One of the League’s early accomplishments was the creation of a unique bi-state regulator charged with protecting the Lake: the Tahoe Regional Planning Agency, or TRPA.
A congressionally-approved agreement between the states of California and Nevada, called the Tahoe Regional Planning Compact, required TRPA to create environmental goals and take the necessary action to achieve and maintain those goals. These standards are called “thresholds.” Read about each one below.
Air and water quality at Lake Tahoe are linked. One of the drivers of clarity loss in the Lake is the deposition of tiny particles from the air. Many factors contribute to airborne pollution, but the primary driver is private car use. The League pilots innovative solutions and advocates to add Lake-friendly transportation for healthier air and water.
Pollution – from nutrient loading and fine sediment particles – promote algae growth and cloud the Lake’s waters. After a significant loss in water transparency between 1968 and the 2000s, Tahoe's average clarity has been stable for two decades. The League's past work, and our three core campaigns today, aim to prevent clarity loss and Keep Tahoe Blue. It is the goal at the heart of our mission.
Naturally functioning wetlands, marshes and meadows, along with healthy soils, are Lake’s Tahoe’s natural water filtration system. Decades of past development damaged these systems, endangering Tahoe’s water clarity. The League advances ecosystem restoration to revitalize Tahoe’s natural pollution filters.
Wildlife and Fisheries
Tahoe is home to an impressive array of wildlife and a diversity of fisheries, including streams, rivers and lakes. Abundant fish and wildlife is a sign of a healthy ecosystem and the source of economic and recreational value for people. Reducing stressors on fauna - from noise, development and pollution - is an important part of Lake protection.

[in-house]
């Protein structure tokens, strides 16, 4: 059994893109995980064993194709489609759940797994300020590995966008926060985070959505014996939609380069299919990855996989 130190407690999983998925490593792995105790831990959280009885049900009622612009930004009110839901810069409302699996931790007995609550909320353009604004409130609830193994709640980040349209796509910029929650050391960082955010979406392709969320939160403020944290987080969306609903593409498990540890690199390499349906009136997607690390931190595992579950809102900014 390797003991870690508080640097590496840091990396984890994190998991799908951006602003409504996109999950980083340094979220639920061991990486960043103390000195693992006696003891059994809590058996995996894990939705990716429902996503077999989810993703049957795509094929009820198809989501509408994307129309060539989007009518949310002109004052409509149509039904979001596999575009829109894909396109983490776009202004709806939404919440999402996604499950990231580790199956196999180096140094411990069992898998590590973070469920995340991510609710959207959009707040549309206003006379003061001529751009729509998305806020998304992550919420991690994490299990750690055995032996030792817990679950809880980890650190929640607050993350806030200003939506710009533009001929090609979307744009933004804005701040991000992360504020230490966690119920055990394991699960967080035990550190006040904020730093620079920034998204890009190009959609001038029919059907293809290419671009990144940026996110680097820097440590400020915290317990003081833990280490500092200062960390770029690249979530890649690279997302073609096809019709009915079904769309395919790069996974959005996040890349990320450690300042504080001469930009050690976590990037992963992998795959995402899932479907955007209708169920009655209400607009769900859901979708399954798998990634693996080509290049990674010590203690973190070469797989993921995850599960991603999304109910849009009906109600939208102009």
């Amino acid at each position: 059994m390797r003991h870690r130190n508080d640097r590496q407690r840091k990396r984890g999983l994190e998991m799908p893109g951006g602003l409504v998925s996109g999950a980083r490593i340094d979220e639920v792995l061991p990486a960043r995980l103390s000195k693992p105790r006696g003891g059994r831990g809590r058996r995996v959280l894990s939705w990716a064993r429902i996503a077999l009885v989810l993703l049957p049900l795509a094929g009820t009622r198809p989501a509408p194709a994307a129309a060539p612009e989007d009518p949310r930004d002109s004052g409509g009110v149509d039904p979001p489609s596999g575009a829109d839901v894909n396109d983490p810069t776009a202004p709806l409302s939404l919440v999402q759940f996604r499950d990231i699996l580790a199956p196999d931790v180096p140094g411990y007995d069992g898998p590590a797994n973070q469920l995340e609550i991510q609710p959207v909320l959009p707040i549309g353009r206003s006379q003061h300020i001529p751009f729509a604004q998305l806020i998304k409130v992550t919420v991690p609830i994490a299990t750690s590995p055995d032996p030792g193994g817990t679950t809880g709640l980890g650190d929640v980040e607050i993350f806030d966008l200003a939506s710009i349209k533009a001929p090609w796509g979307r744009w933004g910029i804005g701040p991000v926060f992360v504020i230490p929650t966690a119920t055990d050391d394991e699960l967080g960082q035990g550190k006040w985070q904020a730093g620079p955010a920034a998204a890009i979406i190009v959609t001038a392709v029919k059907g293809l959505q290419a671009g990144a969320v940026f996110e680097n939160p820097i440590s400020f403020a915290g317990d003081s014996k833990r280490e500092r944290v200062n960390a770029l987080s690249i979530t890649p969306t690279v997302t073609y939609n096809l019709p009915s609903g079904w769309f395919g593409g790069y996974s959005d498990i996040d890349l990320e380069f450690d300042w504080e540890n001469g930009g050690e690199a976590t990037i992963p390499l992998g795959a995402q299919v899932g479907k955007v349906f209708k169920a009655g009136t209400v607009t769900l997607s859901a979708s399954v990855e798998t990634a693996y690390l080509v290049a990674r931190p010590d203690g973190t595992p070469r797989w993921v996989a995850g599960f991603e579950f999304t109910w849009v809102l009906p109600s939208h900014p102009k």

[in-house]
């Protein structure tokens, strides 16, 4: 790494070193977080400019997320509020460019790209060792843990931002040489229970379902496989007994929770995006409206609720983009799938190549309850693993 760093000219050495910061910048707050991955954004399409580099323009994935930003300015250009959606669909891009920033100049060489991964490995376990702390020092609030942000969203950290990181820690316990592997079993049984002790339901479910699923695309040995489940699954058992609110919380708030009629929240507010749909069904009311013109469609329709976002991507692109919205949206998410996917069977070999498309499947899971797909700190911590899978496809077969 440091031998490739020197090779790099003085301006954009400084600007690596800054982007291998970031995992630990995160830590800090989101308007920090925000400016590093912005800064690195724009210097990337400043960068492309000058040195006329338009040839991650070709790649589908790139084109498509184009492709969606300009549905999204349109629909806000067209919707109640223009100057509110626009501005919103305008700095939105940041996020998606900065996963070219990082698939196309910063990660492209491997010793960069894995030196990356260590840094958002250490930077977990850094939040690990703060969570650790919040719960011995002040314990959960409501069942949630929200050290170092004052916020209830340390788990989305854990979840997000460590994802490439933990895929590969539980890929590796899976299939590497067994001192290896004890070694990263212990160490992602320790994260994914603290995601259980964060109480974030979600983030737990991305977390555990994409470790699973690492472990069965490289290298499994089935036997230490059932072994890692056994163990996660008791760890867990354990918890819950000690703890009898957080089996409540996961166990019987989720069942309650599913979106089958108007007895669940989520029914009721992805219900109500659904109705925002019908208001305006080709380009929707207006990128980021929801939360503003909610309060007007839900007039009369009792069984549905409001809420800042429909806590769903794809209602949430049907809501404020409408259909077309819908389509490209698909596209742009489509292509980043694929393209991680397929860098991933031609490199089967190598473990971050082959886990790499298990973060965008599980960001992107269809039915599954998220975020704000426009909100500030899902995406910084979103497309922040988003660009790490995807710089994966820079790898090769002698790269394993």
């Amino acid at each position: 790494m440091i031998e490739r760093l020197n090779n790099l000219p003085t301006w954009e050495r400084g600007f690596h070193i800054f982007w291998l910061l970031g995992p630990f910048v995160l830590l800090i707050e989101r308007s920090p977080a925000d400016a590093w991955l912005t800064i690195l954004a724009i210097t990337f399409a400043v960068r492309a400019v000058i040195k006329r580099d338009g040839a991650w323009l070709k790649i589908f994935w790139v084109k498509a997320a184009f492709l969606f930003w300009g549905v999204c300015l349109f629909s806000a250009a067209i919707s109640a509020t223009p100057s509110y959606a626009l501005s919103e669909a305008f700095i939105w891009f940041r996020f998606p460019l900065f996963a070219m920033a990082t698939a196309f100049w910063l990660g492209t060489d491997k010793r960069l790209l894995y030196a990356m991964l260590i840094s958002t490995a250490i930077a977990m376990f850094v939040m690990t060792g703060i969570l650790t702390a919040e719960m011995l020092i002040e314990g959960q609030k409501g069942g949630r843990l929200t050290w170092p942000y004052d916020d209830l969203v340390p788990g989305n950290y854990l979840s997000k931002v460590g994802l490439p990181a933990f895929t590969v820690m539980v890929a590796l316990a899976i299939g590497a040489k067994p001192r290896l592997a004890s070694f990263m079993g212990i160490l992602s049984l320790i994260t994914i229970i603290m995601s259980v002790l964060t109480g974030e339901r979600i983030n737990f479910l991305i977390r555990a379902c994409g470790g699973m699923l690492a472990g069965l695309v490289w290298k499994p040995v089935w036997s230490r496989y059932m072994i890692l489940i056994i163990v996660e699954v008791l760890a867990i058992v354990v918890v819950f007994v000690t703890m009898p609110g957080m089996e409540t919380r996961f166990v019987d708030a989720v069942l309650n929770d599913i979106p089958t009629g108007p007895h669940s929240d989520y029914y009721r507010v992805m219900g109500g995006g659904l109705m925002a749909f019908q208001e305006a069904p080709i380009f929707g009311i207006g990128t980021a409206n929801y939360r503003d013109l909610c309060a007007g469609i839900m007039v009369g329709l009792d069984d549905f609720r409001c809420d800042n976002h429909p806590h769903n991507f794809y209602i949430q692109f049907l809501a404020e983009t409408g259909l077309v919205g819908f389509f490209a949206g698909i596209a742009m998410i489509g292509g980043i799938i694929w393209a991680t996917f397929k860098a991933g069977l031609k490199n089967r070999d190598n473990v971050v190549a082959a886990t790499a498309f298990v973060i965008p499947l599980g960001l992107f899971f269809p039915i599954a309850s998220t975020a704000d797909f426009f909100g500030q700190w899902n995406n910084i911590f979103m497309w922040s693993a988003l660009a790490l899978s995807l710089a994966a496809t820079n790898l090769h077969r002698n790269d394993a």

Vegetation and Forests
In the past 150 years, Tahoe’s forests were clear cut, then fire was aggressively suppressed. The legacy is densely packed, fuel-laden forests that are highly susceptible to wildfire. The League supports mechanical thinning, prescribed burning and fire preparedness measures to restore forest health, safeguard the community from fire, and make Tahoe resilient to climate change.
Scenery and Noise
Tahoe attracts 15 million visitors each year, drawn by the Lake’s natural beauty. Unwise development degrades the scenery and our enjoyment, as does noise from motorized vehicles. Limiting these impacts helps preserve what makes this place special. The League works with regulators like TRPA to limit scenic impacts from development and curtail noise.
Tahoe is here for all to enjoy, so long as each visitor helps protect this place. The League makes lake preservation accessible for all through our programs and events. We also advocate for policies, plans and infrastructure that support sustainable, low-impact recreation, so Tahoe can be enjoyed today and for generations to come.